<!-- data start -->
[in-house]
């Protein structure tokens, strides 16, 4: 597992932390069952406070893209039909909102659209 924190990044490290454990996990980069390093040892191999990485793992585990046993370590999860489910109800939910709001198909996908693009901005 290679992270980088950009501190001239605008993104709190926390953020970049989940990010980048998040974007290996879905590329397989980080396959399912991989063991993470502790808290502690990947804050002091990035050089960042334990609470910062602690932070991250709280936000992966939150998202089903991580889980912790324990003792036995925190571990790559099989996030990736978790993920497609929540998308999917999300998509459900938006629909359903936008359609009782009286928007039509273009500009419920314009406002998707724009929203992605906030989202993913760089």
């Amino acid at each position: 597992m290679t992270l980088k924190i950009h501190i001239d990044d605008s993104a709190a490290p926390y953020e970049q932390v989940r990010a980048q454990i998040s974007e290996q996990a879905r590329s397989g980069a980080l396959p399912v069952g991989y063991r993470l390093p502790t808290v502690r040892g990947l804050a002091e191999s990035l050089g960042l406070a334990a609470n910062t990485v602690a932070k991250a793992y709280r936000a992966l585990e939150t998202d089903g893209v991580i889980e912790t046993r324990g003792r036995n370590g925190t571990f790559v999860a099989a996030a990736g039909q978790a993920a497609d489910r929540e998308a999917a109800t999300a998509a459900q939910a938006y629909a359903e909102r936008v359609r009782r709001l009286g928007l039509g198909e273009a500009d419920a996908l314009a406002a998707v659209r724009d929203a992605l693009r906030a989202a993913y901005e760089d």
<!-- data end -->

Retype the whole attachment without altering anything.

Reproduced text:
[in-house]
């Protein structure tokens, strides 16, 4: 597992932390069952406070893209039909909102659209 924190990044490290454990996990980069390093040892191999990485793992585990046993370590999860489910109800939910709001198909996908693009901005 290679992270980088950009501190001239605008993104709190926390953020970049989940990010980048998040974007290996879905590329397989980080396959399912991989063991993470502790808290502690990947804050002091990035050089960042334990609470910062602690932070991250709280936000992966939150998202089903991580889980912790324990003792036995925190571990790559099989996030990736978790993920497609929540998308999917999300998509459900938006629909359903936008359609009782009286928007039509273009500009419920314009406002998707724009929203992605906030989202993913760089």
């Amino acid at each position: 597992m290679t992270l980088k924190i950009h501190i001239d990044d605008s993104a709190a490290p926390y953020e970049q932390v989940r990010a980048q454990i998040s974007e290996q996990a879905r590329s397989g980069a980080l396959p399912v069952g991989y063991r993470l390093p502790t808290v502690r040892g990947l804050a002091e191999s990035l050089g960042l406070a334990a609470n910062t990485v602690a932070k991250a793992y709280r936000a992966l585990e939150t998202d089903g893209v991580i889980e912790t046993r324990g003792r036995n370590g925190t571990f790559v999860a099989a996030a990736g039909q978790a993920a497609d489910r929540e998308a999917a109800t999300a998509a459900q939910a938006y629909a359903e909102r936008v359609r009782r709001l009286g928007l039509g198909e273009a500009d419920a996908l314009a406002a998707v659209r724009d929203a992605l693009r906030a989202a993913y901005e760089d």